Fairbanks expects soaring gas prices ahead of holiday weekend
FAIRBANKS, Alaska (KTVF) - In the last week, Alaska has seen a rise in gas prices, which is expected to continue into the holiday weekend.
This is due to soaring demand, according to Patrick De Haan, Head of Petroleum Analysis with Gas Buddy. “A Gas Buddy survey about travel this summer indicated that nearly two-thirds of Americans are planning to hit the roads this summer. That’s up from 31% last year, so big increase in the amount of Americans hitting the road.”
This demand puts current prices in Alaska at an average of $3.47 a gallon. “Prices in Fairbanks right around the mid-three dollar a gallon mark. You can find a bit lower than that if you shop around, but all of this has to do with demand increasing, outpacing the increase in production in this post-COVID world,” De Haan said.
And the ongoing heat wave in the Pacific Northwest is limiting gasoline production there. De Haan explained, “Tremendous heat in Washington State and Oregon is actually causing refineries to have to slow down operations. Just like refineries in Texas were not ready for this winter’s cold weather, it affected refineries that had to shut down, the extreme heat is not something that is usually witnessed in Washington, and heat exchangers and other equipment is not as common in northern climates. So that is resulting, with very high temperatures... refineries have to slow down operations because of this which is limiting how much gasoline they can produce.”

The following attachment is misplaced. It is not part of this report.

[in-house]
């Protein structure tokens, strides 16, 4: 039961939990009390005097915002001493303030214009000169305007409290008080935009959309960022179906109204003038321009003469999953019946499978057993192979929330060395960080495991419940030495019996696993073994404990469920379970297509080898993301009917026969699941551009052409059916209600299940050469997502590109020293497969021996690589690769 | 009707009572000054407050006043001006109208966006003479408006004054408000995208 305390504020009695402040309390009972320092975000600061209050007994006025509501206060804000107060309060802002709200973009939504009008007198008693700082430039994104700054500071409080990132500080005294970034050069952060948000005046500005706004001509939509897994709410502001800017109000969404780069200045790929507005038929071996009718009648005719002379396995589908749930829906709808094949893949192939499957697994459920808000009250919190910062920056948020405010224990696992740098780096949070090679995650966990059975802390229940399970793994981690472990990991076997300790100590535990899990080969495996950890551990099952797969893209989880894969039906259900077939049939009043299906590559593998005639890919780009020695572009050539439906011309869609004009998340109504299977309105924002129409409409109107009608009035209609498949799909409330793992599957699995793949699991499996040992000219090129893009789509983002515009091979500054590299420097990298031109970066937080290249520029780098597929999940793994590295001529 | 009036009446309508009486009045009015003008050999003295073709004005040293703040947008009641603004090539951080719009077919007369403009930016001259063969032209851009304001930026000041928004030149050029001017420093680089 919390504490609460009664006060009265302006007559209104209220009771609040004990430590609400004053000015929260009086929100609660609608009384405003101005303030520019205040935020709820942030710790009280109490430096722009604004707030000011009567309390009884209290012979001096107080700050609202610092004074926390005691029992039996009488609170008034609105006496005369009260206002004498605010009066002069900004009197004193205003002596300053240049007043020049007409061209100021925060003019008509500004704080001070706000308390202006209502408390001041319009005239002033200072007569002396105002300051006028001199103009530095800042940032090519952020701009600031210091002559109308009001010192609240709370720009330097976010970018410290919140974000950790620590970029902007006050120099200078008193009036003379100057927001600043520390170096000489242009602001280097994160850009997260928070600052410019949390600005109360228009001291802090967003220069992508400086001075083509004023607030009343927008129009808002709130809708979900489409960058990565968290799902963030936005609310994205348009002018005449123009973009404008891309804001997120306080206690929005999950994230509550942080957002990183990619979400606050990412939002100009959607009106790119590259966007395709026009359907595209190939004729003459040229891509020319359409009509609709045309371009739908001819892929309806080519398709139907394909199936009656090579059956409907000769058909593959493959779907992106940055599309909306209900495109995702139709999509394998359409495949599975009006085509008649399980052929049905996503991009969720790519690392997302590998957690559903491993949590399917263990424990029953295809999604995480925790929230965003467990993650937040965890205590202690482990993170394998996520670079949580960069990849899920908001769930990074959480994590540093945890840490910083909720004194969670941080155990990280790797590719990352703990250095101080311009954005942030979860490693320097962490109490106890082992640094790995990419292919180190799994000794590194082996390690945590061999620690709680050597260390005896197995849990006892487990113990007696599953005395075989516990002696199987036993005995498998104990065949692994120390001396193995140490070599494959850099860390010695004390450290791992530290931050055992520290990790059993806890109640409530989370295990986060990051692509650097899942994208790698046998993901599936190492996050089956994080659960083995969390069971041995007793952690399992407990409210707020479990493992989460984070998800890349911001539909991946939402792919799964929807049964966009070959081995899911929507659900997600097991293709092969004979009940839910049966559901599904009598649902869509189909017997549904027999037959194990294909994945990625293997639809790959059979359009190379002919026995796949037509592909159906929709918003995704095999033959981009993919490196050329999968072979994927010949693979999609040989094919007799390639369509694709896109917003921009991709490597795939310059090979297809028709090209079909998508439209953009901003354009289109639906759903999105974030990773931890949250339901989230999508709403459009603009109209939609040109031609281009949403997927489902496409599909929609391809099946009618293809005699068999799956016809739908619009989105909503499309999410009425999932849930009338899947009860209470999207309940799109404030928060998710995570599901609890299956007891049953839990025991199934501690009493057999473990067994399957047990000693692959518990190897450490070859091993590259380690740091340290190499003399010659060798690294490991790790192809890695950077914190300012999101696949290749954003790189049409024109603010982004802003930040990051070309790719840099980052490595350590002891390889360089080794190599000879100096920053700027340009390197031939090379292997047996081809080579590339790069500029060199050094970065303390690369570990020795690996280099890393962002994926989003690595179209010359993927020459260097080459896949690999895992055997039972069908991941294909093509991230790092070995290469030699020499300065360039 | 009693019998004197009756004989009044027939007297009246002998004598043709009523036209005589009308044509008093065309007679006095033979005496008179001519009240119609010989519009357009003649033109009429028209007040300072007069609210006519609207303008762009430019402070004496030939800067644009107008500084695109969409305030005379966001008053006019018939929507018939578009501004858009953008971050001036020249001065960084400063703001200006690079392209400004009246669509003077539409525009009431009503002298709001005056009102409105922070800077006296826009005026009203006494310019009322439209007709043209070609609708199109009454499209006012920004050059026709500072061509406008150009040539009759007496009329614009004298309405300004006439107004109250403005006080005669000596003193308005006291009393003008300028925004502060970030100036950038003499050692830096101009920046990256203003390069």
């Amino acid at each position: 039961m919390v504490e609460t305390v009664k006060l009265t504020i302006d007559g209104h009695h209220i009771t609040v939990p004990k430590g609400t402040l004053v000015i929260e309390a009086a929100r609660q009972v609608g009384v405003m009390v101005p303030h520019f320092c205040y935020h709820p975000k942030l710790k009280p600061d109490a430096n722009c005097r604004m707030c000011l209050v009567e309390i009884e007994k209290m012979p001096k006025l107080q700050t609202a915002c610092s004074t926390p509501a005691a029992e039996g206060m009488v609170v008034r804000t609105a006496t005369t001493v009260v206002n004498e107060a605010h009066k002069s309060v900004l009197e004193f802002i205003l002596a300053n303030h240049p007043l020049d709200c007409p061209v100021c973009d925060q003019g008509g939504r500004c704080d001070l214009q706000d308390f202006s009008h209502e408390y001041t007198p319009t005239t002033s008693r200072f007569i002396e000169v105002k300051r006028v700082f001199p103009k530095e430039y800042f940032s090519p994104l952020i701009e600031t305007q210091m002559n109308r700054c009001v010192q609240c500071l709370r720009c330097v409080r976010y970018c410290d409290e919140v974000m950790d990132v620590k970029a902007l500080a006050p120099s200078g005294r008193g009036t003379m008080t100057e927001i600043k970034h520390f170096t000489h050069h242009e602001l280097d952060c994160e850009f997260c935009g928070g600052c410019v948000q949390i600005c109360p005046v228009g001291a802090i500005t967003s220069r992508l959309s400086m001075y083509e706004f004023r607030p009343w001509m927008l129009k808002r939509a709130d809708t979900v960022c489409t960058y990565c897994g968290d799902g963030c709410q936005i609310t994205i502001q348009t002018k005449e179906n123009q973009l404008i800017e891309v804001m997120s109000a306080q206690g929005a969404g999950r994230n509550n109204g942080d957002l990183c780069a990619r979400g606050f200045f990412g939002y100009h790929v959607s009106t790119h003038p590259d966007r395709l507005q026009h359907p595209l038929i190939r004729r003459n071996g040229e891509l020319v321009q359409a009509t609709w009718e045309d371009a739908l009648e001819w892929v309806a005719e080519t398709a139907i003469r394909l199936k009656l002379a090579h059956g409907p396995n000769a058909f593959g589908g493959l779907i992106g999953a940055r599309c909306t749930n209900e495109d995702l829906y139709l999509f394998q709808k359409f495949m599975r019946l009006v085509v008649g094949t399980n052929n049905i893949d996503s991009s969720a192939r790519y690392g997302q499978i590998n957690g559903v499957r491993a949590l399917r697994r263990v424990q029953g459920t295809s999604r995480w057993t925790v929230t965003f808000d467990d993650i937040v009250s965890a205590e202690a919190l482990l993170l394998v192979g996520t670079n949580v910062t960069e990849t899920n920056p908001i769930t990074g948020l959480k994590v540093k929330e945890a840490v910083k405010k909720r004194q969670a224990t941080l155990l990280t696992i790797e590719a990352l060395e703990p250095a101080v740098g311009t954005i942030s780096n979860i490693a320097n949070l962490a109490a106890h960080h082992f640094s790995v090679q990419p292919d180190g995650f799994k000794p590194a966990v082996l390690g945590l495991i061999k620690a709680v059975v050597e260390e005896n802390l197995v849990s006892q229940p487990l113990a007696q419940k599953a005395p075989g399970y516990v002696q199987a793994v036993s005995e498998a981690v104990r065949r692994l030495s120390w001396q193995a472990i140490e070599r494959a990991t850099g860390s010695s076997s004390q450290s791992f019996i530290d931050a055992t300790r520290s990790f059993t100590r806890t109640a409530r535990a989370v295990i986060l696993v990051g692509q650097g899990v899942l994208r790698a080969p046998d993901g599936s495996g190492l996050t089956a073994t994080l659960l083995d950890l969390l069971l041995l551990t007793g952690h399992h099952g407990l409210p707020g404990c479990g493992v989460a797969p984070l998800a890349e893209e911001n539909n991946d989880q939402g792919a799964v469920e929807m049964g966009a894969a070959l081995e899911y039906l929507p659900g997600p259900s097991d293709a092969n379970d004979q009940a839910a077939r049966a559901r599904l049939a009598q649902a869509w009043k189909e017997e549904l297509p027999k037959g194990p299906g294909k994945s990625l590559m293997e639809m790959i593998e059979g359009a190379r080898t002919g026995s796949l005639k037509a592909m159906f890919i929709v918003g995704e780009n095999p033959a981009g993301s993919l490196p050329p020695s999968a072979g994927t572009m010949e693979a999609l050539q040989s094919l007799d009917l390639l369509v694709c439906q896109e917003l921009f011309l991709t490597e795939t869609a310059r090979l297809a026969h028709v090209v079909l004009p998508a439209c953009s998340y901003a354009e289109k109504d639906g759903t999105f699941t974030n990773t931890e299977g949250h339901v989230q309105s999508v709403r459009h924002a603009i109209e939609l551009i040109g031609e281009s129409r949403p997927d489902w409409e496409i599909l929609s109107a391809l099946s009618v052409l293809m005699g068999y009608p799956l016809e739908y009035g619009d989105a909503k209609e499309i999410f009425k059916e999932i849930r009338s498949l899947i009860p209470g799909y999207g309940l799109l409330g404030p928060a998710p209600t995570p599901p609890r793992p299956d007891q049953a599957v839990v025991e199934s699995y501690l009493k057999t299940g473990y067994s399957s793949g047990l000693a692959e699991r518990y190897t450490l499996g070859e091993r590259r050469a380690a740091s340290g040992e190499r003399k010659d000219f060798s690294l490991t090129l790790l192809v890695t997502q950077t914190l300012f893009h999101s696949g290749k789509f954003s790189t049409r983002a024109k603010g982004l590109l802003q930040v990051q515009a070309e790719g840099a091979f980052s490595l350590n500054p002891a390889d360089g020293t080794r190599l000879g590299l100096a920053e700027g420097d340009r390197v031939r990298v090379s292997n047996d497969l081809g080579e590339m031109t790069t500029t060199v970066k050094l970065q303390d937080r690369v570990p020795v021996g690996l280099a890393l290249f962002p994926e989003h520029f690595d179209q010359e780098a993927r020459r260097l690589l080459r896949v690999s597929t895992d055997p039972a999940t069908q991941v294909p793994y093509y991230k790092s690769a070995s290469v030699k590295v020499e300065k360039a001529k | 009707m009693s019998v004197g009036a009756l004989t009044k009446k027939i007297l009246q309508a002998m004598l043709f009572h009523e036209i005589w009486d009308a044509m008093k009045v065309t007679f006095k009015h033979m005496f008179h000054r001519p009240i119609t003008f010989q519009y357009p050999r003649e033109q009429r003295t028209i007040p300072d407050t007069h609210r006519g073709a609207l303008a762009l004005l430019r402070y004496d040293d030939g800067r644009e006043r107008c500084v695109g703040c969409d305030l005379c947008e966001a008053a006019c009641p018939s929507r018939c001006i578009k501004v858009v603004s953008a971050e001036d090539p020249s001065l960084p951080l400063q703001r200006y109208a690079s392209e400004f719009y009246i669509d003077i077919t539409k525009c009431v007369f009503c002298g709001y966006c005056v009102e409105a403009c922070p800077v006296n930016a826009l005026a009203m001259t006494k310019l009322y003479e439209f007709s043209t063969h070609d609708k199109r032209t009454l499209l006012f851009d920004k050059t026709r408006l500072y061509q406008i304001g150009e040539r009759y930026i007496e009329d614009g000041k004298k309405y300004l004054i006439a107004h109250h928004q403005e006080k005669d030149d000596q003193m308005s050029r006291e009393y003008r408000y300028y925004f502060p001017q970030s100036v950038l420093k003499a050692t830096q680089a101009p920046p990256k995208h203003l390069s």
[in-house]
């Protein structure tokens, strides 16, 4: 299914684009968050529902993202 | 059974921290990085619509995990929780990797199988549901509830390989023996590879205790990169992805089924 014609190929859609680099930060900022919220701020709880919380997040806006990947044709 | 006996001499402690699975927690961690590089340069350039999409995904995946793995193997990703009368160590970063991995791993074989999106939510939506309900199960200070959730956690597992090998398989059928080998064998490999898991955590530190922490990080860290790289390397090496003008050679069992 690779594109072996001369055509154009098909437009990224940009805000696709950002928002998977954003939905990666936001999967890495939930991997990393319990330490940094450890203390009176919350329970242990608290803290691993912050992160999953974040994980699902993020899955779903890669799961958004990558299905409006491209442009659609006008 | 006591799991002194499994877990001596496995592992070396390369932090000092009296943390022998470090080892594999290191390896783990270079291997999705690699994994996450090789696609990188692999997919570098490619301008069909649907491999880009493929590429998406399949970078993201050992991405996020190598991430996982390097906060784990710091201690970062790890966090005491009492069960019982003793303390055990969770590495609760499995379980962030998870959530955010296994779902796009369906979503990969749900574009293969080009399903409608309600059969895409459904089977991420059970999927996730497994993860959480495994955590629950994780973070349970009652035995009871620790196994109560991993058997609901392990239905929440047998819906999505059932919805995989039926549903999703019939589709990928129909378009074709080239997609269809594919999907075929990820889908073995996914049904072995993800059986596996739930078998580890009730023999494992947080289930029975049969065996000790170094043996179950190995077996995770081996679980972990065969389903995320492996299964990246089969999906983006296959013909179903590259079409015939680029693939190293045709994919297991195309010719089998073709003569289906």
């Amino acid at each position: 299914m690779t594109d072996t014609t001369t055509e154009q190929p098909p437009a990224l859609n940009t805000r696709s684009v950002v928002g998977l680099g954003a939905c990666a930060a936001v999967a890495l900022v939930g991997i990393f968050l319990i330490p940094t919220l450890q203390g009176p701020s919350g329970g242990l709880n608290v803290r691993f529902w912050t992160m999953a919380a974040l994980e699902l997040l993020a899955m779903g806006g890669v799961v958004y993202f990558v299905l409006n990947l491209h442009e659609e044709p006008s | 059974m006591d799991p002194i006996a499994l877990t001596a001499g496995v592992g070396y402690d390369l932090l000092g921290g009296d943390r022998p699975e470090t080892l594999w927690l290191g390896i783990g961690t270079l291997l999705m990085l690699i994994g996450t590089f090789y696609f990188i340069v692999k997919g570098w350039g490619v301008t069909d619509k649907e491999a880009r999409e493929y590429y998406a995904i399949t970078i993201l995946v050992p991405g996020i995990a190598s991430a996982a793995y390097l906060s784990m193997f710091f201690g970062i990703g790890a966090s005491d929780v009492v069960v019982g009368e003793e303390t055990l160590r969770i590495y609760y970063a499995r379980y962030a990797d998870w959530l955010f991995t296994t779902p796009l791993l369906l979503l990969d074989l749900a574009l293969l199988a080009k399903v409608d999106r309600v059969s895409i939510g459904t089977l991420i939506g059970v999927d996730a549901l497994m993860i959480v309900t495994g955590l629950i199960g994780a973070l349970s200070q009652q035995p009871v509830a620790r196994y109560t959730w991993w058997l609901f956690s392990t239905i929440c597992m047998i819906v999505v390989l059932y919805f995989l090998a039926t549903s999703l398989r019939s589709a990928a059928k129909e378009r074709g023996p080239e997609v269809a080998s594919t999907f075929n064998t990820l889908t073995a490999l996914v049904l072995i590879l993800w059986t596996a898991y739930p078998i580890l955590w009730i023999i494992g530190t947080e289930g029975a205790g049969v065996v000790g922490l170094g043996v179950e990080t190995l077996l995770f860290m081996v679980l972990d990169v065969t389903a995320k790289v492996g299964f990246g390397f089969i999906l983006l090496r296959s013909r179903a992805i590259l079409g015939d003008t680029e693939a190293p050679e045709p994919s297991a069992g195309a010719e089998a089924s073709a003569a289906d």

According to De Haan, this development could raise gas prices in Alaska. “Expect prices to go up as a result of some of that high heat affecting refineries in Washington state.”
Meanwhile, a shortage in truck drivers is causing occasional gas stations in the lower-48 to run out of fuel. “The problem is getting it the last five to 50 miles from a local terminal to the local station, and that’s where the truck driver shortage is leading to very short-lived, sporadic, random outages; but this is not a problem most Americans will encounter.”
De Haan emphasizes that these outages don’t indicate a gas shortage.
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